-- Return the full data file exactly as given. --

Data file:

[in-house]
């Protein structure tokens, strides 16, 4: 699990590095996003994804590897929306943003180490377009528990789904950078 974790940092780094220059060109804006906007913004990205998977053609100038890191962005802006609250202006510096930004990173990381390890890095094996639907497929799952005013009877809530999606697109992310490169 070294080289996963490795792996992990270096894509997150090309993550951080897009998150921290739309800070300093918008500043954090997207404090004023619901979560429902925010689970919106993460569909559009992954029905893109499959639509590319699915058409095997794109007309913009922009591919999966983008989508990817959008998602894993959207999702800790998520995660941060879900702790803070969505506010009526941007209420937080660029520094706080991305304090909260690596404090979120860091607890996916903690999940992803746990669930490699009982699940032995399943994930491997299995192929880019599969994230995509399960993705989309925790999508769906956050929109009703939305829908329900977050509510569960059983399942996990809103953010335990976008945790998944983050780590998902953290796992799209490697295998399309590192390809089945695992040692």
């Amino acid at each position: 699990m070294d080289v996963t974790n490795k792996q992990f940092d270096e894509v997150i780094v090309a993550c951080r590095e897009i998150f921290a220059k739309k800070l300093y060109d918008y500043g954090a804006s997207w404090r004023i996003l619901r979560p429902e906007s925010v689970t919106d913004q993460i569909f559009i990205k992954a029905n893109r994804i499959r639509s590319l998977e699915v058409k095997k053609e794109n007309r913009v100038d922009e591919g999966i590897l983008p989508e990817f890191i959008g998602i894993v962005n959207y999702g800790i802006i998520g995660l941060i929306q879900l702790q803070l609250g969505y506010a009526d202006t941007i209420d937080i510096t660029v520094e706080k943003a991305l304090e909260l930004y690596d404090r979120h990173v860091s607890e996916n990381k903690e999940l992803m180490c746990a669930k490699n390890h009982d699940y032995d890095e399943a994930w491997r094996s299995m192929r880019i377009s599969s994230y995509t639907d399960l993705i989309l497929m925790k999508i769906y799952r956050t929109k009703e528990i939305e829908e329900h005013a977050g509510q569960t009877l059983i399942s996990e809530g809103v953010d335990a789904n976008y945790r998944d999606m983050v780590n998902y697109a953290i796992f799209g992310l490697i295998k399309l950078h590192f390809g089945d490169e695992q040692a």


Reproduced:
[in-house]
């Protein structure tokens, strides 16, 4: 699990590095996003994804590897929306943003180490377009528990789904950078 974790940092780094220059060109804006906007913004990205998977053609100038890191962005802006609250202006510096930004990173990381390890890095094996639907497929799952005013009877809530999606697109992310490169 070294080289996963490795792996992990270096894509997150090309993550951080897009998150921290739309800070300093918008500043954090997207404090004023619901979560429902925010689970919106993460569909559009992954029905893109499959639509590319699915058409095997794109007309913009922009591919999966983008989508990817959008998602894993959207999702800790998520995660941060879900702790803070969505506010009526941007209420937080660029520094706080991305304090909260690596404090979120860091607890996916903690999940992803746990669930490699009982699940032995399943994930491997299995192929880019599969994230995509399960993705989309925790999508769906956050929109009703939305829908329900977050509510569960059983399942996990809103953010335990976008945790998944983050780590998902953290796992799209490697295998399309590192390809089945695992040692």
């Amino acid at each position: 699990m070294d080289v996963t974790n490795k792996q992990f940092d270096e894509v997150i780094v090309a993550c951080r590095e897009i998150f921290a220059k739309k800070l300093y060109d918008y500043g954090a804006s997207w404090r004023i996003l619901r979560p429902e906007s925010v689970t919106d913004q993460i569909f559009i990205k992954a029905n893109r994804i499959r639509s590319l998977e699915v058409k095997k053609e794109n007309r913009v100038d922009e591919g999966i590897l983008p989508e990817f890191i959008g998602i894993v962005n959207y999702g800790i802006i998520g995660l941060i929306q879900l702790q803070l609250g969505y506010a009526d202006t941007i209420d937080i510096t660029v520094e706080k943003a991305l304090e909260l930004y690596d404090r979120h990173v860091s607890e996916n990381k903690e999940l992803m180490c746990a669930k490699n390890h009982d699940y032995d890095e399943a994930w491997r094996s299995m192929r880019i377009s599969s994230y995509t639907d399960l993705i989309l497929m925790k999508i769906y799952r956050t929109k009703e528990i939305e829908e329900h005013a977050g509510q569960t009877l059983i399942s996990e809530g809103v953010d335990a789904n976008y945790r998944d999606m983050v780590n998902y697109a953290i796992f799209g992310l490697i295998k399309l950078h590192f390809g089945d490169e695992q040692a």